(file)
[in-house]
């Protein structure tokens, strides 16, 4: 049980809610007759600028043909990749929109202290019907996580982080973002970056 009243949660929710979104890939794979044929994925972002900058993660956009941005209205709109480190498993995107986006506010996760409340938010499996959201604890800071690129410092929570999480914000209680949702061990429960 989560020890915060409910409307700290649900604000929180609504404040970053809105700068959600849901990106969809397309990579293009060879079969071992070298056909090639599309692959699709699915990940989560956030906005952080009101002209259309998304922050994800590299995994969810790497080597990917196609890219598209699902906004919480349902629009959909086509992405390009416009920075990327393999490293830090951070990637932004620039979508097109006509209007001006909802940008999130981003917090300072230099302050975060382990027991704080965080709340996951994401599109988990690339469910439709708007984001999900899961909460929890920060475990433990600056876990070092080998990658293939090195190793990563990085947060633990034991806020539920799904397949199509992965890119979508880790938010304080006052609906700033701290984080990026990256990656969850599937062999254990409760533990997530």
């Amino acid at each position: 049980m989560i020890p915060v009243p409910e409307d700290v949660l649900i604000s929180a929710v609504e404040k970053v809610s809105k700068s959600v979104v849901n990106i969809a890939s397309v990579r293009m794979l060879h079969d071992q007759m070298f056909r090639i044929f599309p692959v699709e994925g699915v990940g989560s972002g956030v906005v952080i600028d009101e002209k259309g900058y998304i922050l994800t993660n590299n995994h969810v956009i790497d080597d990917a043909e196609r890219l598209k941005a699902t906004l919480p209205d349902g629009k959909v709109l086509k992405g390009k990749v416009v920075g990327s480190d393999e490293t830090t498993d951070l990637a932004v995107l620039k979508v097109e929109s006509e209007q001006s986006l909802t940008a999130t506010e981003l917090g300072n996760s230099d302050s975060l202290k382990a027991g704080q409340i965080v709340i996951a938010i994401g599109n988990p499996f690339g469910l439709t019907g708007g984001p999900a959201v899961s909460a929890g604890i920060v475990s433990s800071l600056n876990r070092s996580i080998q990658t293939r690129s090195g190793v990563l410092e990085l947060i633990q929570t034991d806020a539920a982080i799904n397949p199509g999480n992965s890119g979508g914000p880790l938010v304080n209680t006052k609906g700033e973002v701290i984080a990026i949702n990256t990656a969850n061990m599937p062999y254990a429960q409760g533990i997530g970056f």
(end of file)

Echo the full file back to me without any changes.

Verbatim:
[in-house]
């Protein structure tokens, strides 16, 4: 049980809610007759600028043909990749929109202290019907996580982080973002970056 009243949660929710979104890939794979044929994925972002900058993660956009941005209205709109480190498993995107986006506010996760409340938010499996959201604890800071690129410092929570999480914000209680949702061990429960 989560020890915060409910409307700290649900604000929180609504404040970053809105700068959600849901990106969809397309990579293009060879079969071992070298056909090639599309692959699709699915990940989560956030906005952080009101002209259309998304922050994800590299995994969810790497080597990917196609890219598209699902906004919480349902629009959909086509992405390009416009920075990327393999490293830090951070990637932004620039979508097109006509209007001006909802940008999130981003917090300072230099302050975060382990027991704080965080709340996951994401599109988990690339469910439709708007984001999900899961909460929890920060475990433990600056876990070092080998990658293939090195190793990563990085947060633990034991806020539920799904397949199509992965890119979508880790938010304080006052609906700033701290984080990026990256990656969850599937062999254990409760533990997530």
């Amino acid at each position: 049980m989560i020890p915060v009243p409910e409307d700290v949660l649900i604000s929180a929710v609504e404040k970053v809610s809105k700068s959600v979104v849901n990106i969809a890939s397309v990579r293009m794979l060879h079969d071992q007759m070298f056909r090639i044929f599309p692959v699709e994925g699915v990940g989560s972002g956030v906005v952080i600028d009101e002209k259309g900058y998304i922050l994800t993660n590299n995994h969810v956009i790497d080597d990917a043909e196609r890219l598209k941005a699902t906004l919480p209205d349902g629009k959909v709109l086509k992405g390009k990749v416009v920075g990327s480190d393999e490293t830090t498993d951070l990637a932004v995107l620039k979508v097109e929109s006509e209007q001006s986006l909802t940008a999130t506010e981003l917090g300072n996760s230099d302050s975060l202290k382990a027991g704080q409340i965080v709340i996951a938010i994401g599109n988990p499996f690339g469910l439709t019907g708007g984001p999900a959201v899961s909460a929890g604890i920060v475990s433990s800071l600056n876990r070092s996580i080998q990658t293939r690129s090195g190793v990563l410092e990085l947060i633990q929570t034991d806020a539920a982080i799904n397949p199509g999480n992965s890119g979508g914000p880790l938010v304080n209680t006052k609906g700033e973002v701290i984080a990026i949702n990256t990656a969850n061990m599937p062999y254990a429960q409760g533990i997530g970056f």